I have a question about tuning. I use a tuner to tune my banjo. When I play the 3rd string it is in tune, but when I fret the 2nd fret it is noticeably sharp. The tuner verifies it is sharp. I’ve check the measurement from nut to 12th fret and 12th fret to the bridge and they are the same. What else can I do to try to correct this. It seems that the 3rd string is the only one that has this issue.
Using a very high quality tuner, (I believe it’s called a strobe tuner), and adjusting the bridge may help. That G string can be a bear.
If I’m thinking right, that might mean that your nut is slotted improperly. There should be a sharp drop off in the slot where the nut meets the fret board, but if whoever created those slots didn’t have a proper angle on the file, the bottom of the string may be resting behind the leading edge of the nut, which would create more overall distance to the bridge on that one string.
See if you can either peek under that string or lift it out and get a look at that slot.
Good point Mark…Jake’s got a video out there somewhere on this.
Thanks. I’ll check it out.
Here’s the video I was thinking about, though not sure it addresses the issue.
Anytime we fret a string it’s going to be a bit sharp, but you’re saying that your 3rd string fretted at 2nd fret is more sharp (cents wise) than the other strings at 2nd fret?
Yes. When I tune G to 0 cents the second fret can be sharp up to 13 cents. The other strings are not as noticeable.
I put on new strings, check the seating at the nut and bridge. Sanded the notch a wee bit at the nut and those things seemed to have helped. It is still a little sharp, but no different than the rest of the strings. Thanks all for the responses.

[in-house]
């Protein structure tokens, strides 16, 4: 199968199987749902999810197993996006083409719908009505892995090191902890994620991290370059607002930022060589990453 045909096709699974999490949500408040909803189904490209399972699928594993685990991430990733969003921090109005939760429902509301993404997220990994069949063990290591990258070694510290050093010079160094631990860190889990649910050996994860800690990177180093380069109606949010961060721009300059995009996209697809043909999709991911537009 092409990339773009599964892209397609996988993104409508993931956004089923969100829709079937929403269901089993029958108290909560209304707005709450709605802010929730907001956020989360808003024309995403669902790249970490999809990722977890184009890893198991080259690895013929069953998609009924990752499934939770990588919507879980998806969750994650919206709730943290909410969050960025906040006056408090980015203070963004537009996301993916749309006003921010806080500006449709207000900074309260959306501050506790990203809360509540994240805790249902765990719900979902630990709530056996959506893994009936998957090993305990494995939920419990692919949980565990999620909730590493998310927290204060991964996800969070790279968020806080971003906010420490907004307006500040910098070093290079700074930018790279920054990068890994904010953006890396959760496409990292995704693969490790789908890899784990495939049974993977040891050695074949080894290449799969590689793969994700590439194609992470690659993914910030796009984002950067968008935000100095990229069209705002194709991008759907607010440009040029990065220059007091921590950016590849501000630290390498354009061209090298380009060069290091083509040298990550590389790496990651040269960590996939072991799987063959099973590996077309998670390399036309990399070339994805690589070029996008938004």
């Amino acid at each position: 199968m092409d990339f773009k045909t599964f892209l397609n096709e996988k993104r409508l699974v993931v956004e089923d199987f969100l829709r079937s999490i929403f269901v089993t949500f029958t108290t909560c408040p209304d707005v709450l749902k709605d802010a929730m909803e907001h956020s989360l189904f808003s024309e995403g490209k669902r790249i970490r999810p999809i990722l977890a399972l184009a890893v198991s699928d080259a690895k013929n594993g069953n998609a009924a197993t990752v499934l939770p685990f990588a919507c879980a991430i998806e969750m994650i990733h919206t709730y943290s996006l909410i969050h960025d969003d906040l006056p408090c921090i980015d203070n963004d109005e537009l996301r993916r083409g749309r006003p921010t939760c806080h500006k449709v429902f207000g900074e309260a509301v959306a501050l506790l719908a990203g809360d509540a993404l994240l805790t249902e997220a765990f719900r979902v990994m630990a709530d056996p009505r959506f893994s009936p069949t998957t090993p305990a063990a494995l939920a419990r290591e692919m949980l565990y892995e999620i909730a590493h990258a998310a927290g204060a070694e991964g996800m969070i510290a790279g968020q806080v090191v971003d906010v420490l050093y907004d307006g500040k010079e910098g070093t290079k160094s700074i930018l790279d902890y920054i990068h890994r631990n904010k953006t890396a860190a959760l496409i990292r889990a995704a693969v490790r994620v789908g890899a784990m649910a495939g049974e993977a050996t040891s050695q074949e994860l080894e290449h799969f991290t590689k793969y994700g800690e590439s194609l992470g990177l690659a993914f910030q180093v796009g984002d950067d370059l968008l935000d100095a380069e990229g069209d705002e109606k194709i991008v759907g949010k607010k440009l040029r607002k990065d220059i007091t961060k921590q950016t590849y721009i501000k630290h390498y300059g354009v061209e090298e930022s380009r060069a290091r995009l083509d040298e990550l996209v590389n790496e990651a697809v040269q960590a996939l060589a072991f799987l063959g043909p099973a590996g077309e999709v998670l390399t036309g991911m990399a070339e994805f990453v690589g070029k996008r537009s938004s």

Great! Yes, it will necessarily be a bit sharp because you are bending the string ever so slightly.
Interesting thought… if I understood @BanjoBen properly.
In essence, I guess it is fact that the very act of taking any in-tune stringed instrument that is tuned in open position means… pressing the string to “fret” it will bend it ever so slightly out of tune, is that right?
This is eye-opening to me. The distance pressed to fret the string will have a tendency to de-tune it to the sharp side?
I am curious to know… When you walk up tuning… Meaning… You tune from a low string by fretting to tune the next… And then fret the next to turn the 3rd string, and so forth… up through all the strings… the highest string will sometimes feel like it is tuned to the sharper side from where the first string started.
Is that the “stacking up” of this sharpening - each string to the next?
I imagine all you experienced players rolling eyes at the question… But it boggles my mind… I guess just because I have never put it in this context or really thought this through at this level before.
A proper scale length and good set up will eliminate the compounding sharpness. If it’s set up right any fret will raise it near the same amount of sharpness.
Umm, isn’t the slight bending of the string compensated for by the location of the frets? My banjo is not sharp when fretted, and I think that should be normal?
It’s not sharp at all, not one cent? Do you have a tuner that shows cents?
I have a snark tuner mounted on the pot. I actually just checked, I was wrong, there’s quite a variance from fret to fret, some sharp, some flat, some perfect. But none noticeable